Other materials to prepare might include creating slideshows and any worksheets or additional materials, if any, which can be downloaded and printed before the event. For example, we created a few blank comics templates that participants can download and use to create their own stories here.
Illustrator and animator Vann Law planned a fun activity for participants to create their own zines.
- Set up the virtual space
Before the event, we had a rehearsal session to ensure that speakers were familiar with the technology, such as sharing their slides, and playing media online. It’s important to iron out any kinks prior to the event to reduce hiccups that could make the audience drop out, to reinforce a professional image, and to encourage a pleasant experience so that participants will return to your next event! The DE team also split up tasks such as moderating, troubleshooting, timekeeping, and more, that were communicated through a separate WhatsApp group chat.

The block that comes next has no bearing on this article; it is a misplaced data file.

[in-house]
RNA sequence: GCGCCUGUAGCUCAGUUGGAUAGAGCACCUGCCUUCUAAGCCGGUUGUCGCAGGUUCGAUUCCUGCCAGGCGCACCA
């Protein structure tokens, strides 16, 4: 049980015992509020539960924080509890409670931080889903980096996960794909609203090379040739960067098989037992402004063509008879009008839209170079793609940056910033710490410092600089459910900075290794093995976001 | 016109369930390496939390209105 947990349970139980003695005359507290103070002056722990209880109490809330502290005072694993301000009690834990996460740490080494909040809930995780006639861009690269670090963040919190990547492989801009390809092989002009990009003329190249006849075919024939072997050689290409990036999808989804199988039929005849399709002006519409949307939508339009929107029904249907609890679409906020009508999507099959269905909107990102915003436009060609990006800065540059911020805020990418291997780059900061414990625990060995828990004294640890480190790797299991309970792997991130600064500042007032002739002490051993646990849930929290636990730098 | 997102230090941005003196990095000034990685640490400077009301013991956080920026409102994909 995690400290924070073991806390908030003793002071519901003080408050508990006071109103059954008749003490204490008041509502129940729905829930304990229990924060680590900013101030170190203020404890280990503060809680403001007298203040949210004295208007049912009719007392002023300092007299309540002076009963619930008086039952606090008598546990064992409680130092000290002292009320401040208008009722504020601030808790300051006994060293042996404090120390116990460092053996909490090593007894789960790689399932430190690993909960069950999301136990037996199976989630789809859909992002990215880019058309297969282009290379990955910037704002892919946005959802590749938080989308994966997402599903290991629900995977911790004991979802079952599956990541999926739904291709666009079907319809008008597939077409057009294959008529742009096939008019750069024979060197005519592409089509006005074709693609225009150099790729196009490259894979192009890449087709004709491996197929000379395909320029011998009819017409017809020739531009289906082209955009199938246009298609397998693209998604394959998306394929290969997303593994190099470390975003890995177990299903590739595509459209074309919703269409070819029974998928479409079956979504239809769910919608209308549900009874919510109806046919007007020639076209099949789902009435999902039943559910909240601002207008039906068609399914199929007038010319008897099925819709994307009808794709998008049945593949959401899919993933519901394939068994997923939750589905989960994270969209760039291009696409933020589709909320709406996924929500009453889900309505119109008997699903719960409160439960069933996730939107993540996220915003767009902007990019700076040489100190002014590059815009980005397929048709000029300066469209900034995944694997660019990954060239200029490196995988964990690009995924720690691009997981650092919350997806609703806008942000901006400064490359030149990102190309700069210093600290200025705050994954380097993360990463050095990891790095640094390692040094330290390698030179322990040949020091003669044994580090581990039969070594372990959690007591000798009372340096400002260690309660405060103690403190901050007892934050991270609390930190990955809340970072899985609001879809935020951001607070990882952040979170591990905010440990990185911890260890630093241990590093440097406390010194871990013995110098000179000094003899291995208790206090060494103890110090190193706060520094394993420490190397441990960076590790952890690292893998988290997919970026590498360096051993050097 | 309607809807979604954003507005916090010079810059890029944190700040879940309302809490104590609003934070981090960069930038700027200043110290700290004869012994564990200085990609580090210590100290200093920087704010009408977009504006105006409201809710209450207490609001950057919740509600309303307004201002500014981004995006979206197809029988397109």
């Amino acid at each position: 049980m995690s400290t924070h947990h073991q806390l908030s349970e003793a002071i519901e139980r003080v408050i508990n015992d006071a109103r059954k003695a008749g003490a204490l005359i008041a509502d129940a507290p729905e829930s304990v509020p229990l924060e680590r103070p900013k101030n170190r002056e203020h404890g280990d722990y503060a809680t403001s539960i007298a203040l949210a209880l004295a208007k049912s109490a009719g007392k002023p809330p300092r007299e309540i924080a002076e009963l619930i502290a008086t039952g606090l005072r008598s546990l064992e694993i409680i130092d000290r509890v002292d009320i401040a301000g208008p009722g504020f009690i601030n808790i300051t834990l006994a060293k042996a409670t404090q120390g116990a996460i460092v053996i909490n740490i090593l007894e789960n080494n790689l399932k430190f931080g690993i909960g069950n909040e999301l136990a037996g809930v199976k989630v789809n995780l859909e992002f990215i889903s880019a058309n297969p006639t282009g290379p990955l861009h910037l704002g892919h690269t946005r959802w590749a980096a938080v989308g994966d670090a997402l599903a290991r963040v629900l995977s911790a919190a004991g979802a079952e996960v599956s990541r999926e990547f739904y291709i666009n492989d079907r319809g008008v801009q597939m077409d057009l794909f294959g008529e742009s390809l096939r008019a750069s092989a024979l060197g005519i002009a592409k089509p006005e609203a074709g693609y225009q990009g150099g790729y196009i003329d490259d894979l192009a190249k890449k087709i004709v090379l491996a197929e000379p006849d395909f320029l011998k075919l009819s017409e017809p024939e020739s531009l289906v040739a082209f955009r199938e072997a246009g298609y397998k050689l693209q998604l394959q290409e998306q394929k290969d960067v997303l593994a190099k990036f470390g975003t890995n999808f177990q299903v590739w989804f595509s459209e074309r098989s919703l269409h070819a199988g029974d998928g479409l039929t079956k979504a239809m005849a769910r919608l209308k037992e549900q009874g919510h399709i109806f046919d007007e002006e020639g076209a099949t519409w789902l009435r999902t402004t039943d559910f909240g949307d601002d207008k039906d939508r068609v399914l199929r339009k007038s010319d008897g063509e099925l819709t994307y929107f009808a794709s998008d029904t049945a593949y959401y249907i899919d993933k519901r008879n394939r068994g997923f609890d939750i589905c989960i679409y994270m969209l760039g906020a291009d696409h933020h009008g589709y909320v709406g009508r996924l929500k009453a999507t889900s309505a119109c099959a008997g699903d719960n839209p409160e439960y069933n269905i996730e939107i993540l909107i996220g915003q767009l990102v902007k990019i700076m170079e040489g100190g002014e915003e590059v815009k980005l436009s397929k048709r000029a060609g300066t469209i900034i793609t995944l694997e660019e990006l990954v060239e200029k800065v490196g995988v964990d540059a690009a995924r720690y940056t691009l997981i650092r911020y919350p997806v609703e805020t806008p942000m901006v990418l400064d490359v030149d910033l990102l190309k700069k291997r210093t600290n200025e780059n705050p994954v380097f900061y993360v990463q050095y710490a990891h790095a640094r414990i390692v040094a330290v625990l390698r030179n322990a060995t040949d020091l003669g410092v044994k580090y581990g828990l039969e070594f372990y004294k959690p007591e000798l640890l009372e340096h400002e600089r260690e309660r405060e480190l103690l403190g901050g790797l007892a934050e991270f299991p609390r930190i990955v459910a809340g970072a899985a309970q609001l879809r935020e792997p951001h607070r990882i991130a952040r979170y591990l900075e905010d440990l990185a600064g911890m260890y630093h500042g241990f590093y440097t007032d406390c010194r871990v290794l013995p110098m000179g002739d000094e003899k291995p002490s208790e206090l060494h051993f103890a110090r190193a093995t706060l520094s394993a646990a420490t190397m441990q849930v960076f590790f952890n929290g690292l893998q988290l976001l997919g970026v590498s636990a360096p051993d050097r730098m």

Friendly tip: Remind anyone sharing their screens to quit any chat applications that might have notifications popping up that the audience will see!
To ensure that instructions and live demonstrations are clear, one suggestion is to use two different devices (if possible!) to present – one can be used to stream the live drawing, while the other device can be used for presenting the slides or capturing the speaker. During “Comics for Climate Change”, ecologist Debby Ng and illustrator Darel Ng conducted their session by sharing slides and conducting a live demonstration with an external tablet. You can view the recording of the session here.